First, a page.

Emily Silich

Emily Silich, Undergradaute student, Physics and Astronomy

Observes supernova remnants

Hometown: Epworth, IA
Faculty mentor/advisor: Philip Kaaret, Professor and Departmental Chair, Department of Physics and Astronomy
What is your degree program and expected graduate date? I am majoring in astronomy and physics, and I plan to graduate in May 2021.
Please describe your research: I work with Dr. Kaaret on the HaloSat mission. HaloSat is a CubeSat, or small satellite, that was built at the University of Iowa and is currently taking observations of the X-ray sky from orbit around Earth. I have used observations from HaloSat to investigate global properties such as luminosity, temperature and elemental abundances of the Vela Supernova Remnant, a structure leftover from a massive stellar explosion.
In simple terms, why does this research matter? Supernova remnants are very interesting astronomical objects; Carl Sagan once said, “The nitrogen in our DNA, the calcium in our teeth … were made in the interiors of collapsing stars.” By studying the aftermath of these stellar explosions, we can better understand our own origins.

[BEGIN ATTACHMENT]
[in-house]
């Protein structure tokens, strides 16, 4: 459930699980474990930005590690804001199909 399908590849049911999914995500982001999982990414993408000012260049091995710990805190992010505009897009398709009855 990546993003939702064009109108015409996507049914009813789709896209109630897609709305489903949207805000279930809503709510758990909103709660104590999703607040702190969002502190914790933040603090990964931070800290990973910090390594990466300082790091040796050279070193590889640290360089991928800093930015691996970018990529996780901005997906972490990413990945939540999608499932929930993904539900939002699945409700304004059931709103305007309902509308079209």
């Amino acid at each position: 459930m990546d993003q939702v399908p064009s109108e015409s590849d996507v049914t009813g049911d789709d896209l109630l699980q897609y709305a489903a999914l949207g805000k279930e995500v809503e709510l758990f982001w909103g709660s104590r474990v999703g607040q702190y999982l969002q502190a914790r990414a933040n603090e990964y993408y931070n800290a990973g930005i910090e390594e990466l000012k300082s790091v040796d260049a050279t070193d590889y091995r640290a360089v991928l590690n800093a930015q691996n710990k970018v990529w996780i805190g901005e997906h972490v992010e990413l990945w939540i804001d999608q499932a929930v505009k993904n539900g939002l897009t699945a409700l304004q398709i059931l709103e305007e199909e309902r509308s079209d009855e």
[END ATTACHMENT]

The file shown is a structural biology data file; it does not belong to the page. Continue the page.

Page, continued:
How soon after starting at the University of Iowa were you able to participate in research? I began performing research in the Department of Physics and Astronomy during my first semester at the University of Iowa.
How has being involved in research made you more successful at the University of Iowa? Being involved in research has provided a platform for me to put the knowledge I’ve acquired in the classroom to the test in order to answer fundamental questions about our universe. Through research, I have developed skills in the laboratory, in analyzing and interpreting astronomical data, and in science communication, all of which have made me a better student and scientist.
What are your career goals and/or plans after graduation? I plan to pursue a PhD in astrophysics, and ultimately perform research in experimental astrophysics at a NASA facility or university.

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